Shop till you drop, or just wait?

Martha Pietruszewski

When I was a 16-year-old, I eagerly agreed to wake up early to go shopping on Black Friday. I was unaware of just how many people would be at Target that morning. There were enough of them to make me feel claustrophobic, want to leave and never shop on Black Friday again.

Other shoppers must have shared my sentiment, as Black Friday and Thanksgiving weekend sales fell by 11 percent this year. Big box retail stores like Best Buy need to realize what the rest of the population has realized: Thanksgiving is for friends and family — stores should save the sales for a later date.

That later date could just be Cyber Monday. Online sales actually grew 8.5 percent this year, for a total of $89 billion.

By having the same sales online as in stores, companies eliminate the competitive need to get in line four or five days early to beat the other shoppers to buy that $500 TV. Now, it’s simply a race of who has their credit card nearby.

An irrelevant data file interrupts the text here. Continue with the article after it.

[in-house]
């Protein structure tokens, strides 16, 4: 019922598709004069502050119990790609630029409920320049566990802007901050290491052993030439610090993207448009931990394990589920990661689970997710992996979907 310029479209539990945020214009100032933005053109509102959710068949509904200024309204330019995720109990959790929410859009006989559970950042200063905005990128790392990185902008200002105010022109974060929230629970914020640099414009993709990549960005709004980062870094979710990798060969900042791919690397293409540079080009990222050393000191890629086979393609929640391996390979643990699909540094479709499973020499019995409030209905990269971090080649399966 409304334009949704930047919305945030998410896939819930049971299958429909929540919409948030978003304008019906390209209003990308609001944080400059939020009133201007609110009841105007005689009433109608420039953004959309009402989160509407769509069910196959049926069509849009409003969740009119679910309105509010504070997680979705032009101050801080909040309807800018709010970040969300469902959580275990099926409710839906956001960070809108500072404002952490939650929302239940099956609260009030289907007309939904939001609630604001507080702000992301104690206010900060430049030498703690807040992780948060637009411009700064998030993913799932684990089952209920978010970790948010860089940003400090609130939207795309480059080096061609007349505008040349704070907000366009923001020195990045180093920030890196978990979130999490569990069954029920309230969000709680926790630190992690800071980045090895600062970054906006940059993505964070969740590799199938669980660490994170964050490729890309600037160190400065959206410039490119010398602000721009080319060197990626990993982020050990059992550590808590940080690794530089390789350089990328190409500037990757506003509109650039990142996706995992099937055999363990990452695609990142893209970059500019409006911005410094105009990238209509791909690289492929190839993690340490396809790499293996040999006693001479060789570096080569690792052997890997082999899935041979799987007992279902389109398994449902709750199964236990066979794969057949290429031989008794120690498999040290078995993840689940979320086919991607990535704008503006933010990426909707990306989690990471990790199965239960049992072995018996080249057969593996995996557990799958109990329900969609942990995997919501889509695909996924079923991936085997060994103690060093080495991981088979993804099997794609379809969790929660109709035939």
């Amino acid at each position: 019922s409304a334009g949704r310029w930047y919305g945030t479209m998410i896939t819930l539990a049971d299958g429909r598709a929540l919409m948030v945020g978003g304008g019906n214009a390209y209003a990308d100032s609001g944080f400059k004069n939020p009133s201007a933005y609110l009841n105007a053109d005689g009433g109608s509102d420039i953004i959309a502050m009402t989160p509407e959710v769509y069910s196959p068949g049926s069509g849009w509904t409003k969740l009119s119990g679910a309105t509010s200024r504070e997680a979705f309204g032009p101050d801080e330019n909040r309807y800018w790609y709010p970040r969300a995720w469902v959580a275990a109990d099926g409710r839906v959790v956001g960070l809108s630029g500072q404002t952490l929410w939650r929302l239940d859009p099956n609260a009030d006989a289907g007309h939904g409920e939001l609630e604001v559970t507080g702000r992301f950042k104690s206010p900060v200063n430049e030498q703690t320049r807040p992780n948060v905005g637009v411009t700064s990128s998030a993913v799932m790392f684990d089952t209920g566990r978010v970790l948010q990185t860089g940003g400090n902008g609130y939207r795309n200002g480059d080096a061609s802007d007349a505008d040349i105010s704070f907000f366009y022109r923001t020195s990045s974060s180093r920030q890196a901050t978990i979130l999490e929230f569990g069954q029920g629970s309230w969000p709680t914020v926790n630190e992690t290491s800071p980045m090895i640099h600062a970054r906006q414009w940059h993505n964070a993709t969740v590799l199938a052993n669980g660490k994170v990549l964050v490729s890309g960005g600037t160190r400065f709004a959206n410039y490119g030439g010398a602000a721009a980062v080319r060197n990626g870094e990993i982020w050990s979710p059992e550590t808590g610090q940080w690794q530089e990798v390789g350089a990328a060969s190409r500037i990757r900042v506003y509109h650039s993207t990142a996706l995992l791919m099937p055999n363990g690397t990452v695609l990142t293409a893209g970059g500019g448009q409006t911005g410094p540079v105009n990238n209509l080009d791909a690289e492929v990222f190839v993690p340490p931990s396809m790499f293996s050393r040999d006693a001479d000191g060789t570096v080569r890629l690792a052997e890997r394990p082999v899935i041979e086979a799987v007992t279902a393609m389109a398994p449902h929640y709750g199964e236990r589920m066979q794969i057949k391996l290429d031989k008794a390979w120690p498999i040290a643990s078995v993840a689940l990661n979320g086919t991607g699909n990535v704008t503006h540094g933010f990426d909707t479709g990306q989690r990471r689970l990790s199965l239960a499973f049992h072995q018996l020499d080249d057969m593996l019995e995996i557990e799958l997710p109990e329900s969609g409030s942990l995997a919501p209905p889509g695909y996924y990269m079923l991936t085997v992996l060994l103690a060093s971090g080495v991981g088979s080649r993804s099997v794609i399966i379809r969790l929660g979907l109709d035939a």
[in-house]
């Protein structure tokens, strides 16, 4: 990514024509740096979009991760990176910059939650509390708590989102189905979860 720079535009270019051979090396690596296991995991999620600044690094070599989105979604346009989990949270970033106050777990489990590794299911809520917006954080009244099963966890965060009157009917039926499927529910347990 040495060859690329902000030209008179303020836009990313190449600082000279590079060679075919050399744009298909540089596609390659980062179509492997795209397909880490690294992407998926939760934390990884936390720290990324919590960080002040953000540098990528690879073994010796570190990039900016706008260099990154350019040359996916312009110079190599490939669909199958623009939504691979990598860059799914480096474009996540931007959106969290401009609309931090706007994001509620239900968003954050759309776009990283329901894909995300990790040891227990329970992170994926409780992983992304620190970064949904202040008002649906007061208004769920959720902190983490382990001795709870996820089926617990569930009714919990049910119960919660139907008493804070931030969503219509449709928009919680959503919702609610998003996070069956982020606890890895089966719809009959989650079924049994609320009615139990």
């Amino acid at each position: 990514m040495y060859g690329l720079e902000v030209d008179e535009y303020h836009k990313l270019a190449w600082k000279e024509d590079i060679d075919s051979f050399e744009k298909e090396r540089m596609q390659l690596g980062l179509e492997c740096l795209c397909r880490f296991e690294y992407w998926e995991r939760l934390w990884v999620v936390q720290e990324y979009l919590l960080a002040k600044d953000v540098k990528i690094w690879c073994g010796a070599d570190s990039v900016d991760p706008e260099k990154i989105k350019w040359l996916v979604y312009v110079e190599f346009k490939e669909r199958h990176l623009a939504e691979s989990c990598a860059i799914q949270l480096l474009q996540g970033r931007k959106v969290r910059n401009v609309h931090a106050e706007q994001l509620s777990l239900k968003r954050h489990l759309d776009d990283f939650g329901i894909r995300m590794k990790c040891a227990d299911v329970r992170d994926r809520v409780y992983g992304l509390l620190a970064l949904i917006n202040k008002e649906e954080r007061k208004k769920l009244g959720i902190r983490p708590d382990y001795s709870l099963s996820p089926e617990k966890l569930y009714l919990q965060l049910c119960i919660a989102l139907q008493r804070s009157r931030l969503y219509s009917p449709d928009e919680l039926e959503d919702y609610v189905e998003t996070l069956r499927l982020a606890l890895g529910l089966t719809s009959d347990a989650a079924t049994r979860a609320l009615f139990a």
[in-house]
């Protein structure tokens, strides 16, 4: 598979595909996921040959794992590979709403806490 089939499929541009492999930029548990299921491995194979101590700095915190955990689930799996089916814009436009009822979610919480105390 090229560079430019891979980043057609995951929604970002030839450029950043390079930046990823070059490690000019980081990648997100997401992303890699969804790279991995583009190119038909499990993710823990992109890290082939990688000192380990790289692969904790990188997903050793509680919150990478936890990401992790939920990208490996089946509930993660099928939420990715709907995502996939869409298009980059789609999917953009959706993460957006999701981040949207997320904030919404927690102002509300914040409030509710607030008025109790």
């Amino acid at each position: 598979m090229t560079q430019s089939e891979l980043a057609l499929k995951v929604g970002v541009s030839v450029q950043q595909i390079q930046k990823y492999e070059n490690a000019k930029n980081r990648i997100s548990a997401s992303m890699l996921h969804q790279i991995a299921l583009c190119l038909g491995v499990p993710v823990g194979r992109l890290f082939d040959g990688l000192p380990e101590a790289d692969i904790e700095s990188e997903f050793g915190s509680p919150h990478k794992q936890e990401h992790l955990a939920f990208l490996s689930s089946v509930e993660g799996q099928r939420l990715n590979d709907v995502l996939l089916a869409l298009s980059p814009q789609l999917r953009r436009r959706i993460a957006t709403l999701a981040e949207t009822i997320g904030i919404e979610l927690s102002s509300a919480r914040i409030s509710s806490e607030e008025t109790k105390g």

Alternatively, stores could spread out the sales. Wal-Mart spread its deals out over five days. Target also gave shoppers an early preview for discounts.

Spreading out sales or pushing them back for a few days will also allow families to be families. Instead of rushing through Thanksgiving dinner and dashing off to the stores, families will be able to savor the meal and the time with their in-laws. Arguably, this is what Thanksgiving is all about.

Retailers may not like the idea of pushing sales back, and I understand. Black Friday generates billions of dollars of revenue. It is hard to give up that opportunity. But spreading out the sales or pushing them back could potentially generate even more revenue.

Americans want to shop on their own schedules, not those of stores.